All of which leads me to think that perhaps we’re not hearing the story correctly. That perhaps the story is more shocking than we think….perhaps the message is more than ‘you can’t take it with you’, so why don’t we have a closer look…
“The land of a rich man produced abundantly,” Jesus begins. So far, so good. We learn that a rich man owns land which yields a good harvest. In Jesus’ time, a good harvest was generally understood to be a blessing from God – a sign that you had pleased God. So perhaps this guy deserved such a blessing. Perhaps he was hard working, honest or religiously observant. Jesus continues…
“The man thought to himself, ‘What should I do, for I have no place to store my crops?’ 18 Then he said, ‘I will do this: I will pull down my barns and build larger ones, and there I will store all my grain and my goods.”
Well…hard working, honest and now seemingly wise. He couldn’t store all the crops he had and he didn’t want his crops to rot so he planned to build bigger barns to store them in to use at a later date. It’s all very ant & grasshopper, isn’t it – storing food up because you don’t know what’s around the next corner. It’s even reminiscent of one Joseph, he with the bad taste in coats, for when Egypt was enjoying a bumper harvest a few centuries previous, Joseph interpreted Pharaoh’s dreams, leading them to store up the excess crops and save thousands from future famine and death. So what’s not to like about this rich man?
“And I will say to my soul,” says the rich man. “Soul, you have ample goods laid up for many years; relax, eat, drink, be merry”.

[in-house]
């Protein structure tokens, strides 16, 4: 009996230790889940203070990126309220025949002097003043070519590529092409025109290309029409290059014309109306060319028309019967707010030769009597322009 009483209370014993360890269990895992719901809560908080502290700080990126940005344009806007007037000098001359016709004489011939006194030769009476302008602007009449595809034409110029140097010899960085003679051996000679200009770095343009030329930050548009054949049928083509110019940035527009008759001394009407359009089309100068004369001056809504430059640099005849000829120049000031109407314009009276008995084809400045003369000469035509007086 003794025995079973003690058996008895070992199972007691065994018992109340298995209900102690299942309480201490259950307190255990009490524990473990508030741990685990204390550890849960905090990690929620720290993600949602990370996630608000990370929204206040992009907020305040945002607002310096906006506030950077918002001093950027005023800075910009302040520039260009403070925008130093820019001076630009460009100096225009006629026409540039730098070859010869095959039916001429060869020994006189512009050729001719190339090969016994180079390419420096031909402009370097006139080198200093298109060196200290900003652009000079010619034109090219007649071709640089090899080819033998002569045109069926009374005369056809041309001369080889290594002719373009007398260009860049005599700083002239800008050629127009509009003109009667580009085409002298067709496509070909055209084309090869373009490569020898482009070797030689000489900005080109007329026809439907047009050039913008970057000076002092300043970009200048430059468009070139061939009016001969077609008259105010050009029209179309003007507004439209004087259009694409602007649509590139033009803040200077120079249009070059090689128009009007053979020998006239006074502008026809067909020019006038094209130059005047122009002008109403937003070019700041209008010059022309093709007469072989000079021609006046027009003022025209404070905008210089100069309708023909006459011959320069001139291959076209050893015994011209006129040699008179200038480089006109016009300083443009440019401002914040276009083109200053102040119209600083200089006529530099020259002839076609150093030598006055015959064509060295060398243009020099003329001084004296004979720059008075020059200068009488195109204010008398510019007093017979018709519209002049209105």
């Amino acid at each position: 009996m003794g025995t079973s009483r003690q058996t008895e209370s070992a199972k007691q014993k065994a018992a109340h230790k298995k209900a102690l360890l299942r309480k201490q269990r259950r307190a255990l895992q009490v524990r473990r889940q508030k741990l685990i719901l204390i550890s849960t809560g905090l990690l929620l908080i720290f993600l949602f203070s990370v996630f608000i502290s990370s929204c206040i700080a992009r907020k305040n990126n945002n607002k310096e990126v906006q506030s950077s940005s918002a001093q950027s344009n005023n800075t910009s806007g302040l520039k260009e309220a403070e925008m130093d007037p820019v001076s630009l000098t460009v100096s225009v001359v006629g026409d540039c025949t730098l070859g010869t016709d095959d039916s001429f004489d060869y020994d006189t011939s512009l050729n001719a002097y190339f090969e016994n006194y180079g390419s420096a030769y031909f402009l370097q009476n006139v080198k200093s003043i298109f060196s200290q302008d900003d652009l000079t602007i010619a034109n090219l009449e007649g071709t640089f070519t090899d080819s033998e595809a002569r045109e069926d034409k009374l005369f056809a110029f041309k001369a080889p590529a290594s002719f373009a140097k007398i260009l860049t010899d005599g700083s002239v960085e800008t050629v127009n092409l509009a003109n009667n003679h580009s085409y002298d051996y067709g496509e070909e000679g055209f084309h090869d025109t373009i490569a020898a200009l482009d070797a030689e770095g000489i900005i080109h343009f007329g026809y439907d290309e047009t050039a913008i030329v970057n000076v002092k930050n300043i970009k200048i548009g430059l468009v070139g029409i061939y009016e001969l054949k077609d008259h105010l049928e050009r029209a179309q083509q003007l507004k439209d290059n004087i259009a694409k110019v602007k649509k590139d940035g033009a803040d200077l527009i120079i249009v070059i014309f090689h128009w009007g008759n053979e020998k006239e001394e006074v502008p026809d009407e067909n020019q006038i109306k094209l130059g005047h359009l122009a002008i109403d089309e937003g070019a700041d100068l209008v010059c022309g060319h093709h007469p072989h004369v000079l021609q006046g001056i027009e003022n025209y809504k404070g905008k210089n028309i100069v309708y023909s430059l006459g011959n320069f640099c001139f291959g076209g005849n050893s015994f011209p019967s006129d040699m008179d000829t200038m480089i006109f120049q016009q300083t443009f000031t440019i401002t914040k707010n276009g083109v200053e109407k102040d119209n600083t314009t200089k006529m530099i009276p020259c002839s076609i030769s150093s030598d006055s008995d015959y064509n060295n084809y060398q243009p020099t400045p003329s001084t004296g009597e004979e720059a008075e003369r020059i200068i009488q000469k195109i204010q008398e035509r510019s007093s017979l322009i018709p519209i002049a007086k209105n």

Okay, the speaking to his soul thing is a little odd, I grant you, but the sentiment isn’t too weird. Following the example of numerous passages in the Bible that see good harvests as a divine blessing and great excuse for a party, the landowner echoes the words of the great King Solomon, seeing this as his time to now relax and take things a bit easier – to eat, drink and be merry.
So what do we have then? A man who seems to have earned God’s favour…a man whom we have no reason to believe was criminal or corrupt, a man who may well have been hardworking and honest, who made wise business decisions and echoed the actions of great Biblical heroes, is then visited by God who greets him as ‘You fool!’ –never the first thing you want to hear when having an encounter with God! So maybe this is quite shocking after all. Is it possible that, to the listeners of Jesus’ day, the rich man would have looked to everyone as though he was a favoured child of God…only for God to call him an idiot as his life comes to an end. This was no dodgy tax collector who received his just desserts but a potentially respectable, wise businessman who was blessed one minute and rebuked the next.
In the current climate, where suspicion of bankers and satisfaction when the privileged lose face runs rife, it would be easy to lose the shock of this parable – to reduce it to ‘rich man loses all’ but I don’t think that this parable is about wealth at heart. I don’t think this story should be used to simply denounce the hedge fund bankers and city brokers. No, sadly for us, I think this parable is one to challenge us all – whatever our payslip or bank balance, for I believe it speaks about attitude and gratitude.
We noted earlier how the parable is just six sentences long yet in the three lines of dialogue that the landowner has, he says ‘I’ or ‘my’ eleven times. The man is completely self-absorbed. He may be a wise, honest businessman, he may have even been respectable and religiously observant…but his attitude was still one of self-interest. He thinks nothing of anyone else and this bears fruit in two significant ways.